How I Define "Diworsification"

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The only “free lunch” for investors, according to some.

A tool for the uninformed, according to others.

I’m not here to argue it either way – I’m personally in the camp of the former – because I’ve already made my mind up and invest accordingly.

What other people decide to do is up to them.

Everyone has their own risk tolerance and views on diversification.

People should always invest as they see fit.

So I’m not writing this article in order to in any way convince anyone of any level of diversification, nor will I be delving into the historical numbers that prove out why diversification is so important and worthwhile. I’ve already put together content like that over the years, so I don’t want to retread old ground.

I’m instead putting this piece together to have a conversation on some of the rationale behind the broad diversification of my own portfolio.

Specifically, I want to speak on a concept that detractors of diversification sometimes point to.


That concept is “diworsification”.

A term popularized by the great Peter Lynch, it’s a play on the word diversification that refers to diversifying to the point of worsening your portfolio.

An example would be to go after low-quality/high-risk investments simply to diversify.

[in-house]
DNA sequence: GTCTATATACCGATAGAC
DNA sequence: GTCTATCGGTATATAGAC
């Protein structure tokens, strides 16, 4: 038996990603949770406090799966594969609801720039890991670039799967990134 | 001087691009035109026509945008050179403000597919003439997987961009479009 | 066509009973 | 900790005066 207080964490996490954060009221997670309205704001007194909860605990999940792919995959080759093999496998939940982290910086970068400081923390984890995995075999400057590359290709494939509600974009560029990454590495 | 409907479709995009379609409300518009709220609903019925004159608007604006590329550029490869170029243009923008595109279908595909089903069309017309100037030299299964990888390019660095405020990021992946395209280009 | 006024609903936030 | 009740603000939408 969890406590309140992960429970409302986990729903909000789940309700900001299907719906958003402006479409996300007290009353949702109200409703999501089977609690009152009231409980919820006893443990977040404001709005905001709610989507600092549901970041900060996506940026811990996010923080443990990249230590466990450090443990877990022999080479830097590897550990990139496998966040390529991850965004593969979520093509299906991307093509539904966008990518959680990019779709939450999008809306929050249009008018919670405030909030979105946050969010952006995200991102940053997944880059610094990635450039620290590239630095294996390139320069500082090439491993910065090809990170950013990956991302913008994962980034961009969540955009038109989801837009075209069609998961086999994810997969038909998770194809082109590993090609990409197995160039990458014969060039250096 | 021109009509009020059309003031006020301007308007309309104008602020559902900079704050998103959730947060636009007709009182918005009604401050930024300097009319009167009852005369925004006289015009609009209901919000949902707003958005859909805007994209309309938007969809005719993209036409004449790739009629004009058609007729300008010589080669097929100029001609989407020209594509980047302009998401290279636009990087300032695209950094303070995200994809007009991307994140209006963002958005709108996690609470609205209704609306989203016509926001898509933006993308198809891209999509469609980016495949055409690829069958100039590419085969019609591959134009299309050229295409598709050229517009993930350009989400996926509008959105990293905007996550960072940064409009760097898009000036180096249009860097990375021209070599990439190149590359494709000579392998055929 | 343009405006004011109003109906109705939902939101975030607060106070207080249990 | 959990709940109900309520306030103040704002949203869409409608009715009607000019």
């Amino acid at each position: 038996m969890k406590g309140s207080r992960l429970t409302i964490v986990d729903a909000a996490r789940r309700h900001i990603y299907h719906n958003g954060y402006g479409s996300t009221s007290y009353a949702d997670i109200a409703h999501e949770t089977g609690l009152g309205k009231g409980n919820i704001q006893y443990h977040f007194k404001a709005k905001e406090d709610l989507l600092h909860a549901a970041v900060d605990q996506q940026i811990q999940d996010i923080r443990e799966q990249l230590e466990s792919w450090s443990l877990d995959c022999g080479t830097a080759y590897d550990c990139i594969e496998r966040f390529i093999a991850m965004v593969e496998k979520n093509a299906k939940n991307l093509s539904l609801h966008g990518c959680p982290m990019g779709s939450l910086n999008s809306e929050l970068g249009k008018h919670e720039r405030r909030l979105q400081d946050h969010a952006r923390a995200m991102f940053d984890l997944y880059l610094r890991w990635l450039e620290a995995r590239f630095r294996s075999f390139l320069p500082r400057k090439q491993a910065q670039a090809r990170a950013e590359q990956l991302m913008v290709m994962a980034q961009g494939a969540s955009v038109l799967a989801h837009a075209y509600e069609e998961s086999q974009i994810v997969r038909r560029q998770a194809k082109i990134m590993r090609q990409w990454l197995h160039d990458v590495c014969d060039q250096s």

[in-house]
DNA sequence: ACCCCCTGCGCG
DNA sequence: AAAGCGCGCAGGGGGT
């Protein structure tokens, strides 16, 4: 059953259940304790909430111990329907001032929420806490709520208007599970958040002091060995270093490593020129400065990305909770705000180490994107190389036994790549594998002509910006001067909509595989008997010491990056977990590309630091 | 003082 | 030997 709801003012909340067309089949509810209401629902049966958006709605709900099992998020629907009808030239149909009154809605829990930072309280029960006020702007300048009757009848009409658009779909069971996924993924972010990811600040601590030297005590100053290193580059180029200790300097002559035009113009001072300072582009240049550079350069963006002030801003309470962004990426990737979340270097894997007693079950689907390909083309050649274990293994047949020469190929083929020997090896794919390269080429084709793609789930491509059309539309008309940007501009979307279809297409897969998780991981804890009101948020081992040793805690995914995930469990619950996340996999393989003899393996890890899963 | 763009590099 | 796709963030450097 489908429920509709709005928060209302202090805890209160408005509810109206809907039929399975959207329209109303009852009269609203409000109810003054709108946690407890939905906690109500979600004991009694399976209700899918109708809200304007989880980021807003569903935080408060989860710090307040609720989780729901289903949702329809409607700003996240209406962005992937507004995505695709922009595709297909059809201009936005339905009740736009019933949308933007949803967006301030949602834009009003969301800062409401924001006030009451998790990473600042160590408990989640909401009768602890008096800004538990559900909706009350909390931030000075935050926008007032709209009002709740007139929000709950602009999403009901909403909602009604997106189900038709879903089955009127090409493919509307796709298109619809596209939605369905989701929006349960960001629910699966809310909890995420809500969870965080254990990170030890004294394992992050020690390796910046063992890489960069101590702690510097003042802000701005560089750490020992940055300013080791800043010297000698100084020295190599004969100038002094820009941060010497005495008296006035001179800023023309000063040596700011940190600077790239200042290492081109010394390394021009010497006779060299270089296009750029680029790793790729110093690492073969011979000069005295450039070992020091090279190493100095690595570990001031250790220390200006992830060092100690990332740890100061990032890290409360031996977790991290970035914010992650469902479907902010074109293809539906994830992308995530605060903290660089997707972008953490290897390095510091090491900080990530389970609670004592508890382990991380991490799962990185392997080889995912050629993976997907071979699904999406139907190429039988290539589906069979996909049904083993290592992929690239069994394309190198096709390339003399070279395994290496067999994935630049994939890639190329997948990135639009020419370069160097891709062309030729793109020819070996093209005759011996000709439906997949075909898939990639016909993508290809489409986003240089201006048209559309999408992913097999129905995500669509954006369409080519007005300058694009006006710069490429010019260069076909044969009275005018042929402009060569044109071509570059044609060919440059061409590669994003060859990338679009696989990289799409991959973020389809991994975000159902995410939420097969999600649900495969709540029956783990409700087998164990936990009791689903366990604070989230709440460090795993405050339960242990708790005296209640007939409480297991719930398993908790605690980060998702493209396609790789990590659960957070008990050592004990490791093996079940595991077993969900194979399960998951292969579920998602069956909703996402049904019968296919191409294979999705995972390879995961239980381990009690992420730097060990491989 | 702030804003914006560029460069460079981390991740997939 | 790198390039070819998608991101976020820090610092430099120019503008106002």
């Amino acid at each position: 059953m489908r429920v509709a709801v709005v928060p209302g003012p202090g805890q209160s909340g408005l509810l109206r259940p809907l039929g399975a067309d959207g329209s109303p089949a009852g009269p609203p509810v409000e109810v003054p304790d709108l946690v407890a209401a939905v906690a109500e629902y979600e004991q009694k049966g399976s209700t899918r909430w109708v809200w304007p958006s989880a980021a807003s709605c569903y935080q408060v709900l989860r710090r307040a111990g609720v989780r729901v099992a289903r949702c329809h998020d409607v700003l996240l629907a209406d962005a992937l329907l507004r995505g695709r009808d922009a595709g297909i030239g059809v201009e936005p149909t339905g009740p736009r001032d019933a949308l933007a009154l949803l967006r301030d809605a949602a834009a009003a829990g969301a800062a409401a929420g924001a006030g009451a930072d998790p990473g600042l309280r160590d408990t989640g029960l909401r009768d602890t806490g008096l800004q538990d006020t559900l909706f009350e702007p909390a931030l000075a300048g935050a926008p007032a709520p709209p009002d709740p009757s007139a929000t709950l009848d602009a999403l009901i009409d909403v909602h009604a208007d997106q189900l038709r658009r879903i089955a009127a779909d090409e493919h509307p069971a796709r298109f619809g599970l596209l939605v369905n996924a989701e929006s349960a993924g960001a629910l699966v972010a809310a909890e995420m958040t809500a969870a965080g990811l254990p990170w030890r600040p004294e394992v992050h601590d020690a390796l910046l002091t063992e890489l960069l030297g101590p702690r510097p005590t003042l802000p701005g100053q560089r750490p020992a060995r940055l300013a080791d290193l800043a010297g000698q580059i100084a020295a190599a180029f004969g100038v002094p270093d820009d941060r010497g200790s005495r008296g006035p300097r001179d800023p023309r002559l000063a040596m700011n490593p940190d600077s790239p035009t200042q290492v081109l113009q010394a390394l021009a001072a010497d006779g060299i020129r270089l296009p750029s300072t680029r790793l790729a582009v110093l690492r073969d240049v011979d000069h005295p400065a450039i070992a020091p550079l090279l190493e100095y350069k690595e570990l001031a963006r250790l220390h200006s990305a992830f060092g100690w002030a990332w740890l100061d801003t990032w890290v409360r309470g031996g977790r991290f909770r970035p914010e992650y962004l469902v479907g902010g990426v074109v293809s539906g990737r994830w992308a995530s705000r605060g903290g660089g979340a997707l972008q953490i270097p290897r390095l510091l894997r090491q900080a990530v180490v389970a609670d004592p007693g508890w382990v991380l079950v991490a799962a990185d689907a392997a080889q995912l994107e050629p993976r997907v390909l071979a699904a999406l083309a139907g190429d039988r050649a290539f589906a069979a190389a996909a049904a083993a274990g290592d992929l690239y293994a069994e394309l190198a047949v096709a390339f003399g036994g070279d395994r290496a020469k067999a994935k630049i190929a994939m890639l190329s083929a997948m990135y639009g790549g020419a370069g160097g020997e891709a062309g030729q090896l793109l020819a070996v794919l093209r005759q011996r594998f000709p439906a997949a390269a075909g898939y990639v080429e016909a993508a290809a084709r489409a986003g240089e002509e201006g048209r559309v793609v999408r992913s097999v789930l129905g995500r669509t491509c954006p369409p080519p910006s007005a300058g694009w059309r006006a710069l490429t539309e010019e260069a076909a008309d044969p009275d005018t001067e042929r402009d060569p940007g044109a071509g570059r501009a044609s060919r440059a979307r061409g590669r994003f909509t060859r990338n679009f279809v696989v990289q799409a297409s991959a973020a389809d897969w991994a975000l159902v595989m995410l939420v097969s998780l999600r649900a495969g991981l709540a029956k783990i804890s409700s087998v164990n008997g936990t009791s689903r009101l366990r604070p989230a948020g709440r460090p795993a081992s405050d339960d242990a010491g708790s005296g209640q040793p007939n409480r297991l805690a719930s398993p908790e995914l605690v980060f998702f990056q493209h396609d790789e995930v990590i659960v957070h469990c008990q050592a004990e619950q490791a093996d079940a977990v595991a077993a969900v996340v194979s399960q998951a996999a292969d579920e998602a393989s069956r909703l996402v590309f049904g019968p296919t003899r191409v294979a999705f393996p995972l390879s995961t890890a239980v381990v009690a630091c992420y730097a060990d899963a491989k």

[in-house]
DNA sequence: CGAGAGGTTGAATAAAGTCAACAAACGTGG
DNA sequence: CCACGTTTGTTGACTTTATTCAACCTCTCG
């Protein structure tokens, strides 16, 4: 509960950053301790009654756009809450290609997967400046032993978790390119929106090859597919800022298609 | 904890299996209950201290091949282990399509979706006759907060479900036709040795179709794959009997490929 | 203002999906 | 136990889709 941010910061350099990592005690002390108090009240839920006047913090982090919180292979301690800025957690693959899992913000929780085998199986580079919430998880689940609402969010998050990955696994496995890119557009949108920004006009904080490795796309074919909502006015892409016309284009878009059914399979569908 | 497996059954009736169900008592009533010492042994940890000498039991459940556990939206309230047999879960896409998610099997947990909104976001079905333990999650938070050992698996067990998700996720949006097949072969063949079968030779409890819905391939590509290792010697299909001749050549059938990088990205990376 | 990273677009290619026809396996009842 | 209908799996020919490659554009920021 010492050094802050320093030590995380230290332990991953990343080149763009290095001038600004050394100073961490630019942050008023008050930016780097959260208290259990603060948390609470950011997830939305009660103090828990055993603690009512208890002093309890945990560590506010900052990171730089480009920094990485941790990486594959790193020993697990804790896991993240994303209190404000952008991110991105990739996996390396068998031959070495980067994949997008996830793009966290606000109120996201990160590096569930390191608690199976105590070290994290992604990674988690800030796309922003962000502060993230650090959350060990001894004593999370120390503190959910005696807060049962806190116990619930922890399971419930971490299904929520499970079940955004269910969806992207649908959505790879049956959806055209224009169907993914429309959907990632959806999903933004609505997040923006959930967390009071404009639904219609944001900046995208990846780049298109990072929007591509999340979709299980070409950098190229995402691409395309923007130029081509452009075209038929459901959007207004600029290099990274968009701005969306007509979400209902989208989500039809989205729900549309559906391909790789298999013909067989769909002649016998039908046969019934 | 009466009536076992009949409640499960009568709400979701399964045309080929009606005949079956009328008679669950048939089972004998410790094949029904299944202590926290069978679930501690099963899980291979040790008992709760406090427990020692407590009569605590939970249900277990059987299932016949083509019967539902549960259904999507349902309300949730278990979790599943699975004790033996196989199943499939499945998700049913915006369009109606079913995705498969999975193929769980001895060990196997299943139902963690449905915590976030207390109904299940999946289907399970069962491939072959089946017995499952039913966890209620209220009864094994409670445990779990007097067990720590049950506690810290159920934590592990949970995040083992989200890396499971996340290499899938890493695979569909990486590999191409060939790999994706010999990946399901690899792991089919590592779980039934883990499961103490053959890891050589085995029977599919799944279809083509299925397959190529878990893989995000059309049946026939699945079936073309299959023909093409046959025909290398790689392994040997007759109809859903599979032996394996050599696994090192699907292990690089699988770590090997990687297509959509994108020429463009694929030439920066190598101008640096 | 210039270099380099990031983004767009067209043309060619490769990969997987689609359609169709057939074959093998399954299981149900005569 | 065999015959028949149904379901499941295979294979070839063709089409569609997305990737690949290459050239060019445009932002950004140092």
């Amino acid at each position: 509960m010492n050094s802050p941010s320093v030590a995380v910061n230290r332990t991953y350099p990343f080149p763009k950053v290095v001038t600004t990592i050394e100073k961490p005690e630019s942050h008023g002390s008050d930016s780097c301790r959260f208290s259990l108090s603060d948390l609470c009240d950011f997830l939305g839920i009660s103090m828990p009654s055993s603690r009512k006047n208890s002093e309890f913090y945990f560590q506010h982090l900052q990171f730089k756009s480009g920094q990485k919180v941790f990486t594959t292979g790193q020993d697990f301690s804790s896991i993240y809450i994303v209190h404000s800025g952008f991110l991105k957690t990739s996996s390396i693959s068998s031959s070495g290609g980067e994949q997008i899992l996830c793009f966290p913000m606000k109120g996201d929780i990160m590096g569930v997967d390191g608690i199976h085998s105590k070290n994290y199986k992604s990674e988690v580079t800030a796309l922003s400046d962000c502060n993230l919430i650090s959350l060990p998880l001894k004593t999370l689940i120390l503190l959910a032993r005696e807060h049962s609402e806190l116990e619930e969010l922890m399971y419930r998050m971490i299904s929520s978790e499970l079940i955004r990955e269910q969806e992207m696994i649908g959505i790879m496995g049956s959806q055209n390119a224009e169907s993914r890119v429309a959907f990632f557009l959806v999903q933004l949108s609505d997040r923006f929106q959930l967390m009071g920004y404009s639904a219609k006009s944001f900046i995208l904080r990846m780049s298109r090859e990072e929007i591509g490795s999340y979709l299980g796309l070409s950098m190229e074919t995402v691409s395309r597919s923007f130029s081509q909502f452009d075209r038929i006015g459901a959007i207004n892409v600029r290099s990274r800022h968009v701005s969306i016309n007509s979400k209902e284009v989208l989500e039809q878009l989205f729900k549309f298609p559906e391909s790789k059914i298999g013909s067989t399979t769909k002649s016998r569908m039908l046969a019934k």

One shouldn’t ever diversify purely for the sake of diversification.

Obtaining a new investment that reduces the risk/return ratio of your portfolio is diworsification.

Sometimes this is only seen in hindsight, but it should always be avoided when it’s clearly present.

I actually read about some so-called dividend growth investors jumping on the Bitcoin craze a while back. That would be, in my view, a prime example of diworsification. Throw in a great deal of speculation on top of it.


Diversification should be used to spread and reduce risk. That’s it. It’s risk management. Used appropriately, it can allow you to get maximum return at minimal risk.

Of course, what’s “appropriate” will vary according to one’s own risk tolerance.

There are few successful investors who have either argued against diversification or have invested in a heavily concentrated manner over a very long period of time.

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